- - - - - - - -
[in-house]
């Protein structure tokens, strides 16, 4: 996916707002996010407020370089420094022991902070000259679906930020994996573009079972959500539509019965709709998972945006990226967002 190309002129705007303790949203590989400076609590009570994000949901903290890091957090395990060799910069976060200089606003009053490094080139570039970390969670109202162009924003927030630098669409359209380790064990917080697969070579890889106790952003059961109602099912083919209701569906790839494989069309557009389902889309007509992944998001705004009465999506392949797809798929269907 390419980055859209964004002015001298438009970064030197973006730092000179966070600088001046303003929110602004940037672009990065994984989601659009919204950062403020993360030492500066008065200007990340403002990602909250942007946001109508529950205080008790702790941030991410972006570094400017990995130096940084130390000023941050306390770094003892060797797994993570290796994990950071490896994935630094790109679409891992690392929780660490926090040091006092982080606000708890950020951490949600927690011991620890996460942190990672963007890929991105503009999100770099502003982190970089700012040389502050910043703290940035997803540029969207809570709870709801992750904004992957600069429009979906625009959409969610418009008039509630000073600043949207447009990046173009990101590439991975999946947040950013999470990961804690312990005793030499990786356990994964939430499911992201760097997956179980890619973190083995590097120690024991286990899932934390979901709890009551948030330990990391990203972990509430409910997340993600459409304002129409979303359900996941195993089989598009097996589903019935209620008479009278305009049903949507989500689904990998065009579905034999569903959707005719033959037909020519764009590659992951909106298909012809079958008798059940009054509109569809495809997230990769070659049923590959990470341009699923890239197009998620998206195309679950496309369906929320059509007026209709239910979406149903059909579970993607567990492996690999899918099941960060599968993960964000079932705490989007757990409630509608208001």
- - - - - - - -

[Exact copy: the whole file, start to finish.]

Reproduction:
[in-house]
């Protein structure tokens, strides 16, 4: 996916707002996010407020370089420094022991902070000259679906930020994996573009079972959500539509019965709709998972945006990226967002 190309002129705007303790949203590989400076609590009570994000949901903290890091957090395990060799910069976060200089606003009053490094080139570039970390969670109202162009924003927030630098669409359209380790064990917080697969070579890889106790952003059961109602099912083919209701569906790839494989069309557009389902889309007509992944998001705004009465999506392949797809798929269907 390419980055859209964004002015001298438009970064030197973006730092000179966070600088001046303003929110602004940037672009990065994984989601659009919204950062403020993360030492500066008065200007990340403002990602909250942007946001109508529950205080008790702790941030991410972006570094400017990995130096940084130390000023941050306390770094003892060797797994993570290796994990950071490896994935630094790109679409891992690392929780660490926090040091006092982080606000708890950020951490949600927690011991620890996460942190990672963007890929991105503009999100770099502003982190970089700012040389502050910043703290940035997803540029969207809570709870709801992750904004992957600069429009979906625009959409969610418009008039509630000073600043949207447009990046173009990101590439991975999946947040950013999470990961804690312990005793030499990786356990994964939430499911992201760097997956179980890619973190083995590097120690024991286990899932934390979901709890009551948030330990990391990203972990509430409910997340993600459409304002129409979303359900996941195993089989598009097996589903019935209620008479009278305009049903949507989500689904990998065009579905034999569903959707005719033959037909020519764009590659992951909106298909012809079958008798059940009054509109569809495809997230990769070659049923590959990470341009699923890239197009998620998206195309679950496309369906929320059509007026209709239910979406149903059909579970993607567990492996690999899918099941960060599968993960964000079932705490989007757990409630509608208001």